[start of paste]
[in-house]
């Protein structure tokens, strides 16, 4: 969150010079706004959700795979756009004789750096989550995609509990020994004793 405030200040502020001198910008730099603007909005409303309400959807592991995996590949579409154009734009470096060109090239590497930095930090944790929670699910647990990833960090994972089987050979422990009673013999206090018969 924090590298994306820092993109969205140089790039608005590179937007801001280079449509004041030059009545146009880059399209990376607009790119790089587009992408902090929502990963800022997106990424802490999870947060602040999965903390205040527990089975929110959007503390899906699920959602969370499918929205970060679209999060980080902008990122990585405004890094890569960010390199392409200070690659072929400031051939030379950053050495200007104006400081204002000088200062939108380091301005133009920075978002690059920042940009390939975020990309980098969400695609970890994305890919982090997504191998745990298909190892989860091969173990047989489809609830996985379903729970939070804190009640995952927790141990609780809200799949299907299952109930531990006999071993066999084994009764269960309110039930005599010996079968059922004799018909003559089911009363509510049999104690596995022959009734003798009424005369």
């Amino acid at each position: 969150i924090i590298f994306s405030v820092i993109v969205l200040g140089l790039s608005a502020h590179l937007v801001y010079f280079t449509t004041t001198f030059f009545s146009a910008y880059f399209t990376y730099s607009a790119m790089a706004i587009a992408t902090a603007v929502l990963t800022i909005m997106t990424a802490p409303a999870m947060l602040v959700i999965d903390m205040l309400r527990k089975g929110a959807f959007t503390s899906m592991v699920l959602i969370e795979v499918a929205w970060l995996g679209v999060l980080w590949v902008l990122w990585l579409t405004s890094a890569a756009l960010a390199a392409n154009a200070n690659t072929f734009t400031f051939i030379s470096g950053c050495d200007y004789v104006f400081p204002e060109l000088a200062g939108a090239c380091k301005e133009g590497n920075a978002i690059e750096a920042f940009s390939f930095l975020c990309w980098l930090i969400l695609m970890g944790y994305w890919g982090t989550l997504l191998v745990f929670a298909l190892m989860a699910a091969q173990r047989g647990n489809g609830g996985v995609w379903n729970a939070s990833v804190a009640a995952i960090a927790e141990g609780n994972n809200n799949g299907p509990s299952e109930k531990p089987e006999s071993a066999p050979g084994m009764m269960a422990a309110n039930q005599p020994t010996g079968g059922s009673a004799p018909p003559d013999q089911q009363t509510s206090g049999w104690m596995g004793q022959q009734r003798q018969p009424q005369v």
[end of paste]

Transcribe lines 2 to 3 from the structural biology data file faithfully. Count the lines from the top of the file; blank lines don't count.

């Protein structure tokens, strides 16, 4: 969150010079706004959700795979756009004789750096989550995609509990020994004793 405030200040502020001198910008730099603007909005409303309400959807592991995996590949579409154009734009470096060109090239590497930095930090944790929670699910647990990833960090994972089987050979422990009673013999206090018969 924090590298994306820092993109969205140089790039608005590179937007801001280079449509004041030059009545146009880059399209990376607009790119790089587009992408902090929502990963800022997106990424802490999870947060602040999965903390205040527990089975929110959007503390899906699920959602969370499918929205970060679209999060980080902008990122990585405004890094890569960010390199392409200070690659072929400031051939030379950053050495200007104006400081204002000088200062939108380091301005133009920075978002690059920042940009390939975020990309980098969400695609970890994305890919982090997504191998745990298909190892989860091969173990047989489809609830996985379903729970939070804190009640995952927790141990609780809200799949299907299952109930531990006999071993066999084994009764269960309110039930005599010996079968059922004799018909003559089911009363509510049999104690596995022959009734003798009424005369």
């Amino acid at each position: 969150i924090i590298f994306s405030v820092i993109v969205l200040g140089l790039s608005a502020h590179l937007v801001y010079f280079t449509t004041t001198f030059f009545s146009a910008y880059f399209t990376y730099s607009a790119m790089a706004i587009a992408t902090a603007v929502l990963t800022i909005m997106t990424a802490p409303a999870m947060l602040v959700i999965d903390m205040l309400r527990k089975g929110a959807f959007t503390s899906m592991v699920l959602i969370e795979v499918a929205w970060l995996g679209v999060l980080w590949v902008l990122w990585l579409t405004s890094a890569a756009l960010a390199a392409n154009a200070n690659t072929f734009t400031f051939i030379s470096g950053c050495d200007y004789v104006f400081p204002e060109l000088a200062g939108a090239c380091k301005e133009g590497n920075a978002i690059e750096a920042f940009s390939f930095l975020c990309w980098l930090i969400l695609m970890g944790y994305w890919g982090t989550l997504l191998v745990f929670a298909l190892m989860a699910a091969q173990r047989g647990n489809g609830g996985v995609w379903n729970a939070s990833v804190a009640a995952i960090a927790e141990g609780n994972n809200n799949g299907p509990s299952e109930k531990p089987e006999s071993a066999p050979g084994m009764m269960a422990a309110n039930q005599p020994t010996g079968g059922s009673a004799p018909p003559d013999q089911q009363t509510s206090g049999w104690m596995g004793q022959q009734r003798q018969p009424q005369v």